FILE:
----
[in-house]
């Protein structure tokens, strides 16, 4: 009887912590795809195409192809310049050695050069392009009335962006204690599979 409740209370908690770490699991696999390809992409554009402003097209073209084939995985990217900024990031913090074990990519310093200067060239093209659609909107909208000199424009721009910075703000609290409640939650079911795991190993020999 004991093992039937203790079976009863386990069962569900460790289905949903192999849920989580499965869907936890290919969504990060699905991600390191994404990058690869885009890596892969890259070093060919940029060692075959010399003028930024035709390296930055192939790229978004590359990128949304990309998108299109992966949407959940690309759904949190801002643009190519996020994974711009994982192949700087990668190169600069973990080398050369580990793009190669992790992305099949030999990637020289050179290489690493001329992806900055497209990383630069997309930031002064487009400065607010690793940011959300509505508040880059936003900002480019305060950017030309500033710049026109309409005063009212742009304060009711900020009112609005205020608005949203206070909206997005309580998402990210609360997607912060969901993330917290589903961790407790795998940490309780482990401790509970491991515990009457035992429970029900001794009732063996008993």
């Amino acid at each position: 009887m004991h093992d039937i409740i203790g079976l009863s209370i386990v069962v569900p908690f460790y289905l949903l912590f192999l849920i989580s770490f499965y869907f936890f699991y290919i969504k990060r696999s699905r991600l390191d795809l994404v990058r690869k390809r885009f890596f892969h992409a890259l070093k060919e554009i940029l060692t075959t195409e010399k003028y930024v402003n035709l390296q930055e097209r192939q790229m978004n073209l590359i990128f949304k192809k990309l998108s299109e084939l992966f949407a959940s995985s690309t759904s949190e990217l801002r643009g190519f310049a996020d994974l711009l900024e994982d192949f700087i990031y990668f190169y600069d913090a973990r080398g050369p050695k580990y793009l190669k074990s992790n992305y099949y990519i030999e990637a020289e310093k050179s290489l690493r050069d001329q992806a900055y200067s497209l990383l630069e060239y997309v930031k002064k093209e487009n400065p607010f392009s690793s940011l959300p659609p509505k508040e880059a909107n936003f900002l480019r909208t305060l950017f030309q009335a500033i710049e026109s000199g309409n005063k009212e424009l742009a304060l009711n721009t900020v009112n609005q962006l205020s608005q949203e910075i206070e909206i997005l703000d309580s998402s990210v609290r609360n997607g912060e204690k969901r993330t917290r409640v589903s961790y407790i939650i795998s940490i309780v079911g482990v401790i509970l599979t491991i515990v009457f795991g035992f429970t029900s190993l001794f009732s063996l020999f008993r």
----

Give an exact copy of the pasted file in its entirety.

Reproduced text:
[in-house]
């Protein structure tokens, strides 16, 4: 009887912590795809195409192809310049050695050069392009009335962006204690599979 409740209370908690770490699991696999390809992409554009402003097209073209084939995985990217900024990031913090074990990519310093200067060239093209659609909107909208000199424009721009910075703000609290409640939650079911795991190993020999 004991093992039937203790079976009863386990069962569900460790289905949903192999849920989580499965869907936890290919969504990060699905991600390191994404990058690869885009890596892969890259070093060919940029060692075959010399003028930024035709390296930055192939790229978004590359990128949304990309998108299109992966949407959940690309759904949190801002643009190519996020994974711009994982192949700087990668190169600069973990080398050369580990793009190669992790992305099949030999990637020289050179290489690493001329992806900055497209990383630069997309930031002064487009400065607010690793940011959300509505508040880059936003900002480019305060950017030309500033710049026109309409005063009212742009304060009711900020009112609005205020608005949203206070909206997005309580998402990210609360997607912060969901993330917290589903961790407790795998940490309780482990401790509970491991515990009457035992429970029900001794009732063996008993």
């Amino acid at each position: 009887m004991h093992d039937i409740i203790g079976l009863s209370i386990v069962v569900p908690f460790y289905l949903l912590f192999l849920i989580s770490f499965y869907f936890f699991y290919i969504k990060r696999s699905r991600l390191d795809l994404v990058r690869k390809r885009f890596f892969h992409a890259l070093k060919e554009i940029l060692t075959t195409e010399k003028y930024v402003n035709l390296q930055e097209r192939q790229m978004n073209l590359i990128f949304k192809k990309l998108s299109e084939l992966f949407a959940s995985s690309t759904s949190e990217l801002r643009g190519f310049a996020d994974l711009l900024e994982d192949f700087i990031y990668f190169y600069d913090a973990r080398g050369p050695k580990y793009l190669k074990s992790n992305y099949y990519i030999e990637a020289e310093k050179s290489l690493r050069d001329q992806a900055y200067s497209l990383l630069e060239y997309v930031k002064k093209e487009n400065p607010f392009s690793s940011l959300p659609p509505k508040e880059a909107n936003f900002l480019r909208t305060l950017f030309q009335a500033i710049e026109s000199g309409n005063k009212e424009l742009a304060l009711n721009t900020v009112n609005q962006l205020s608005q949203e910075i206070e909206i997005l703000d309580s998402s990210v609290r609360n997607g912060e204690k969901r993330t917290r409640v589903s961790y407790i939650i795998s940490i309780v079911g482990v401790i509970l599979t491991i515990v009457f795991g035992f429970t029900s190993l001794f009732s063996l020999f008993r």